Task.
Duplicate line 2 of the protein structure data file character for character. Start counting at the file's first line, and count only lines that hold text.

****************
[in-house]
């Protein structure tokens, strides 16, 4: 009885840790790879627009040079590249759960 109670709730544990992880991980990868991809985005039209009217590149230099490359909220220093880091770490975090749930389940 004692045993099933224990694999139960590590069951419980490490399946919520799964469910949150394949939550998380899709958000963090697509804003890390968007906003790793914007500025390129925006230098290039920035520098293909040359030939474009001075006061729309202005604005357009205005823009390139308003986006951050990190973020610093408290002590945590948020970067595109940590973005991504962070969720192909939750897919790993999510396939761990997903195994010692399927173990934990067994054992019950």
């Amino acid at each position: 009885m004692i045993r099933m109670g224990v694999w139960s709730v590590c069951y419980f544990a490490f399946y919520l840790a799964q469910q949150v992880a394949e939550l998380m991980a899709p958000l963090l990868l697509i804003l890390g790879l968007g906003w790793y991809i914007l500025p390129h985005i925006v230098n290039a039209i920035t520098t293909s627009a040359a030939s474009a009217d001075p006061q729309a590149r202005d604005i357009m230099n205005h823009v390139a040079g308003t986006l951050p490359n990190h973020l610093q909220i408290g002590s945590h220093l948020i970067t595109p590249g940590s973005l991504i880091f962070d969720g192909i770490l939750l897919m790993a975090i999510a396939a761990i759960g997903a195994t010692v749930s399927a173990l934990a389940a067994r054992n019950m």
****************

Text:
């Protein structure tokens, strides 16, 4: 009885840790790879627009040079590249759960 109670709730544990992880991980990868991809985005039209009217590149230099490359909220220093880091770490975090749930389940 004692045993099933224990694999139960590590069951419980490490399946919520799964469910949150394949939550998380899709958000963090697509804003890390968007906003790793914007500025390129925006230098290039920035520098293909040359030939474009001075006061729309202005604005357009205005823009390139308003986006951050990190973020610093408290002590945590948020970067595109940590973005991504962070969720192909939750897919790993999510396939761990997903195994010692399927173990934990067994054992019950």